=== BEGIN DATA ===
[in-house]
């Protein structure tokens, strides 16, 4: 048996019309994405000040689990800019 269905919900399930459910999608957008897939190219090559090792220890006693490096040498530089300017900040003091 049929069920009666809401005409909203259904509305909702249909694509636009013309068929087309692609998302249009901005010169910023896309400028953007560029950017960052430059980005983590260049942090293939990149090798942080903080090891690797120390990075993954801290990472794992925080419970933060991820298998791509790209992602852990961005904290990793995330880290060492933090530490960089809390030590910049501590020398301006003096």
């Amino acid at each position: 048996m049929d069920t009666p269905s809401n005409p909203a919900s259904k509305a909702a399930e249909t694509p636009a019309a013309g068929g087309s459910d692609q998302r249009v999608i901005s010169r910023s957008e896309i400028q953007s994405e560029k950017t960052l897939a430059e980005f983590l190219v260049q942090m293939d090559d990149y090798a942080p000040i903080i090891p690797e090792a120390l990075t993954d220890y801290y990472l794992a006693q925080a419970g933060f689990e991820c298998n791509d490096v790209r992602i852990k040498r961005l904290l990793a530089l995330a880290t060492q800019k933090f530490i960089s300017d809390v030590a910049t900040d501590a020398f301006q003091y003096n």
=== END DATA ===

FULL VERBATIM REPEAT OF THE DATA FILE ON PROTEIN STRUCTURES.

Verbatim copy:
[in-house]
């Protein structure tokens, strides 16, 4: 048996019309994405000040689990800019 269905919900399930459910999608957008897939190219090559090792220890006693490096040498530089300017900040003091 049929069920009666809401005409909203259904509305909702249909694509636009013309068929087309692609998302249009901005010169910023896309400028953007560029950017960052430059980005983590260049942090293939990149090798942080903080090891690797120390990075993954801290990472794992925080419970933060991820298998791509790209992602852990961005904290990793995330880290060492933090530490960089809390030590910049501590020398301006003096």
């Amino acid at each position: 048996m049929d069920t009666p269905s809401n005409p909203a919900s259904k509305a909702a399930e249909t694509p636009a019309a013309g068929g087309s459910d692609q998302r249009v999608i901005s010169r910023s957008e896309i400028q953007s994405e560029k950017t960052l897939a430059e980005f983590l190219v260049q942090m293939d090559d990149y090798a942080p000040i903080i090891p690797e090792a120390l990075t993954d220890y801290y990472l794992a006693q925080a419970g933060f689990e991820c298998n791509d490096v790209r992602i852990k040498r961005l904290l990793a530089l995330a880290t060492q800019k933090f530490i960089s300017d809390v030590a910049t900040d501590a020398f301006q003091y003096n």